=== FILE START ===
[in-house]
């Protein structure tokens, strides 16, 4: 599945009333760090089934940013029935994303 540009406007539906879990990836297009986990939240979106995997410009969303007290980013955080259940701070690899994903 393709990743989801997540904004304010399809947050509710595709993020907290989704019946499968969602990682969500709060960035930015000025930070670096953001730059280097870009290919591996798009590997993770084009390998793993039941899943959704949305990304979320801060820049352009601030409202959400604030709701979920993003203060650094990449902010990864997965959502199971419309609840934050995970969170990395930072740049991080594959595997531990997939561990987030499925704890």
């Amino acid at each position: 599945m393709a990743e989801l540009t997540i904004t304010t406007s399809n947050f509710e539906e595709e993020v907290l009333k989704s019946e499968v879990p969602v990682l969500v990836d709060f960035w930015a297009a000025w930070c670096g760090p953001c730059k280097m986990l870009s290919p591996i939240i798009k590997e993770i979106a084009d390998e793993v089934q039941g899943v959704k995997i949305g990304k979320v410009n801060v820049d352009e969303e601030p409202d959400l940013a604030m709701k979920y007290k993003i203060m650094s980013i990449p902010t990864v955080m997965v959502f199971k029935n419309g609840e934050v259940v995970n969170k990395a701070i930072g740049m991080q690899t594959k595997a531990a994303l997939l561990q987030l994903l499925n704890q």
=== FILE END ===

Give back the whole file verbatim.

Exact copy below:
[in-house]
């Protein structure tokens, strides 16, 4: 599945009333760090089934940013029935994303 540009406007539906879990990836297009986990939240979106995997410009969303007290980013955080259940701070690899994903 393709990743989801997540904004304010399809947050509710595709993020907290989704019946499968969602990682969500709060960035930015000025930070670096953001730059280097870009290919591996798009590997993770084009390998793993039941899943959704949305990304979320801060820049352009601030409202959400604030709701979920993003203060650094990449902010990864997965959502199971419309609840934050995970969170990395930072740049991080594959595997531990997939561990987030499925704890």
């Amino acid at each position: 599945m393709a990743e989801l540009t997540i904004t304010t406007s399809n947050f509710e539906e595709e993020v907290l009333k989704s019946e499968v879990p969602v990682l969500v990836d709060f960035w930015a297009a000025w930070c670096g760090p953001c730059k280097m986990l870009s290919p591996i939240i798009k590997e993770i979106a084009d390998e793993v089934q039941g899943v959704k995997i949305g990304k979320v410009n801060v820049d352009e969303e601030p409202d959400l940013a604030m709701k979920y007290k993003i203060m650094s980013i990449p902010t990864v955080m997965v959502f199971k029935n419309g609840e934050v259940v995970n969170k990395a701070i930072g740049m991080q690899t594959k595997a531990a994303l997939l561990q987030l994903l499925n704890q």